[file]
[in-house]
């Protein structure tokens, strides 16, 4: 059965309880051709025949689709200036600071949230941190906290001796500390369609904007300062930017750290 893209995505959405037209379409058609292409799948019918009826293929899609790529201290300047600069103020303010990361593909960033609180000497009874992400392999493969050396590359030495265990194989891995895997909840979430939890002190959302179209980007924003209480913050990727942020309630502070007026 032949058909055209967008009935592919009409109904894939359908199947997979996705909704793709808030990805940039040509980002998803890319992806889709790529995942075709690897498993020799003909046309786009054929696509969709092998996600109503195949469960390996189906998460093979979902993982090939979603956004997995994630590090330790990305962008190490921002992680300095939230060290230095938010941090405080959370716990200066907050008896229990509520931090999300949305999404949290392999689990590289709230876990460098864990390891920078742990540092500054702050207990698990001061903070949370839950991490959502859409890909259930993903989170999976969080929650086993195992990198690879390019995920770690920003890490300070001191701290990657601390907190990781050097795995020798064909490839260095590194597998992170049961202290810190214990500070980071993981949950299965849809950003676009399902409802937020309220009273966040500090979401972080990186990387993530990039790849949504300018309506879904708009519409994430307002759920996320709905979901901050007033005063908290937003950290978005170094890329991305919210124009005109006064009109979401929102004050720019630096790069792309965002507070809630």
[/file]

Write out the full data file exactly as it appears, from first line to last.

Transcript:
[in-house]
């Protein structure tokens, strides 16, 4: 059965309880051709025949689709200036600071949230941190906290001796500390369609904007300062930017750290 893209995505959405037209379409058609292409799948019918009826293929899609790529201290300047600069103020303010990361593909960033609180000497009874992400392999493969050396590359030495265990194989891995895997909840979430939890002190959302179209980007924003209480913050990727942020309630502070007026 032949058909055209967008009935592919009409109904894939359908199947997979996705909704793709808030990805940039040509980002998803890319992806889709790529995942075709690897498993020799003909046309786009054929696509969709092998996600109503195949469960390996189906998460093979979902993982090939979603956004997995994630590090330790990305962008190490921002992680300095939230060290230095938010941090405080959370716990200066907050008896229990509520931090999300949305999404949290392999689990590289709230876990460098864990390891920078742990540092500054702050207990698990001061903070949370839950991490959502859409890909259930993903989170999976969080929650086993195992990198690879390019995920770690920003890490300070001191701290990657601390907190990781050097795995020798064909490839260095590194597998992170049961202290810190214990500070980071993981949950299965849809950003676009399902409802937020309220009273966040500090979401972080990186990387993530990039790849949504300018309506879904708009519409994430307002759920996320709905979901901050007033005063908290937003950290978005170094890329991305919210124009005109006064009109979401929102004050720019630096790069792309965002507070809630």